And as I expressed interest at the end of last season in Gaby’s new storyline that has the Solis family taking care of a free-spirited and nasty teenage niece, that plot is pretty much progressing as I expected. Some of it is fascinating in the way that Gaby sees a great deal of her younger self in her niece and therefore wants to help her to avoid years of suffering and unhappiness, but some of it is also embarrassingly melodramatic and pointlessly cruel — the nightclub scene where Gaby gets on the mic and embarrasses her niece for sneaking out of the house went absolutely nowhere. But Gaby works best when she has a worthy opponent, so I’m not going to be too picky for a few more weeks.

Drea De Matteo: here to fuck up your shit.

Drea De Matteo: here to fuck up your shit.

And yes, that new mystery — Drea De Matteo (of The Sopranos), her husband (Jeffrey Nordling from last season of 24) and their son have moved onto Wisteria Lane, they had to move because of something the son did, Drea has a major burn/scar on the majority of her back, and somebody strangled young Julie at the end of the episode. But it wasn’t much establishment for how much I think we are meant to care.

As usual, the world of Brothers & Sisters fits more into the real world and, you know, generally believable situations. (It helps that it doesn’t pretend it’s a comedy like DH does.) And unlike DH, this felt like a real season premiere. Big emotions, big secrets, big starts and even potentially terminal illnesses abound in our return to the Walker Clan.

As Holly and Nora prepare for Justin and Rebecca’s engagement party, the two (as usual) clash, which comes to a boil when the soiree must be moved to Chez Walker after an influx of termites. There, Holly oversteps her boundaries during the party-planning while Nora has to deal with her and Saul’s aggressively insulting mother (Marion Ross from Happy Days), and it all comes to a head when Holly breaks the rules and buys the happy couple a new car, leading Nora to oust Holly as “that disease-ridden tramp” that her late husband was banging for decades (and, you know, the mother of Justin’s fiancée who was once thought to be the Missing Walker). It’s another Walker Clusterfuck, but come on…Holly had it coming.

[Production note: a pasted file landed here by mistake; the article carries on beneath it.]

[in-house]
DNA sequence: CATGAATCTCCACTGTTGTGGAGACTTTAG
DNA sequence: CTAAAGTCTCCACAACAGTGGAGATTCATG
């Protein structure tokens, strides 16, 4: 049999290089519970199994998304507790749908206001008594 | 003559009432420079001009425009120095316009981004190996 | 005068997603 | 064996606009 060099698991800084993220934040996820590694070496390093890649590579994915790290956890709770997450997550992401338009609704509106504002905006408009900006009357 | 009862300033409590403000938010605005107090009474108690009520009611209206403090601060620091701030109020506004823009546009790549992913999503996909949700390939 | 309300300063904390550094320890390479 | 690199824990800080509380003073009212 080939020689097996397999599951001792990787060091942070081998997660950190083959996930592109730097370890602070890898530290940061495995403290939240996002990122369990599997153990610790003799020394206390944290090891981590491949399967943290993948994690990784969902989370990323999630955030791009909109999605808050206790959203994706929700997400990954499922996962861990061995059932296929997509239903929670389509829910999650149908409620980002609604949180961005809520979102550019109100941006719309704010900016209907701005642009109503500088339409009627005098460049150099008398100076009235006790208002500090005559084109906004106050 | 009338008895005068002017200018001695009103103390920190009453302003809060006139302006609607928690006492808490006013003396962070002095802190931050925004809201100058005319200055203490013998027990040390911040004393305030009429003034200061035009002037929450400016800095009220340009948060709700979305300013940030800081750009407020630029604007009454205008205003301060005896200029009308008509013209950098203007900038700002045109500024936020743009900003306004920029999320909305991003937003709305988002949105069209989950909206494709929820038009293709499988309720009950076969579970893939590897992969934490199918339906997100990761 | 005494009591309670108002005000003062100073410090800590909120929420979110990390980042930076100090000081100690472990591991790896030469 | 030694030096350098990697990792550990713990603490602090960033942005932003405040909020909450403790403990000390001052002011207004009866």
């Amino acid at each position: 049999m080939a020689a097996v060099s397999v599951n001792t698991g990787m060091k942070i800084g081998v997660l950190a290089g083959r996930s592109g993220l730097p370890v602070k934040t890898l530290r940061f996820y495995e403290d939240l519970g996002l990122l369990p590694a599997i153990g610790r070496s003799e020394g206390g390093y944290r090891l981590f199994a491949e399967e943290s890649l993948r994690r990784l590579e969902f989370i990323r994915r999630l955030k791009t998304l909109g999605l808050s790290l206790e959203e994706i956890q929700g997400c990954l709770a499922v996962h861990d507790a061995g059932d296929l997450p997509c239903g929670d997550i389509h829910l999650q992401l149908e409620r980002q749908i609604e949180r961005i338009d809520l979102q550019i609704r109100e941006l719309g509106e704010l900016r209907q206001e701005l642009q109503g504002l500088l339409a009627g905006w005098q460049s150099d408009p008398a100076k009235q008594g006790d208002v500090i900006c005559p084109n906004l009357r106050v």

Justin, meanwhile, is losing his mind to stress thanks to a one-two punch. First, he is called into the Dean’s office and told that if he wants to stay in the med program, he needs to seriously up his grades all across the board. Second, he finds out that he was admitted to the school not because of his grades (which weren’t great), but because his Senator brother-in-law made a few phone calls. But by the end, Justin and Rebecca have stopped bickering, he has vowed to stop being a quitter, and then they almost get into a car accident. (Whatever.)

Kevin and Scotty get a big plot boost in their mission to adopt a child, focusing on the emotions involved far more than the details of the adoption itself. (Really, how many times have we seen a TV show delve into that story and think it’s being informative by letting us know all of the steps we already know because we watch so much television?) The heart of the story lies in Scotty’s hesitation in expanding the family, a character twist instead of a plot twist, and I am grateful for that. Kevin and Scotty are still probably the most realistic gay couple on television (seriously, I’m hard-pressed to find another, although Modern Family may prove its ability to join this distinction) and I’m glad that they can talk like adults about adult issues. Besides, the story gave me the only two quotes I wrote down the entire night.

“Which one of you gets to sleep with the egg lady?” — Grandma Marion Ross, completely missing the point of surrogacy

“How’s Assembling a Child by Tolstoy?” — Kevin to Scotty regarding the gigantic manual they received from their adoption counselor

But all this interest had to take a backseat to the big sad center. While Kitty and Senator Robert go to couples therapy to deal with that douche from Eli Stone making Kitty all weak in the knees, she finds that there is something wrong with her lymph nodes, and that the news isn’t good. The episode ended without declaring what the potentially terminal disease was, but we have to go with cancer, right? My wife, just based on me describing the episode, says lymphoma, especially because it allows her to suffer but gives her the possibility of not dying, and I’m pretty sure that Nate Stone didn’t spread any HIV to her. But still, boo.

So there you have it. B&S sucked me right back in, while DH was more of the same (although a vast improvement over last season’s first handful of episodes).

The Wife:

What a great character-driven episode, and what a great step forward for Glee. I loved Kurt’s arc and his fabulous dance performances in this episode. Caught dancing in a leotard (which wicks the sweat from his body) to Beyonce’s “Single Ladies,” Kurt tries to butch up for his dad by pretending he’s dating Tina and that he’s now the kicker on the football team. So, with Finn’s help, he “auditions” for the football team and manages to land the role of kicker simply by being able to deliver a Beyonce-fueled kick clear across the goal posts, something their previous kicker couldn’t do with or without the help of Beyonce.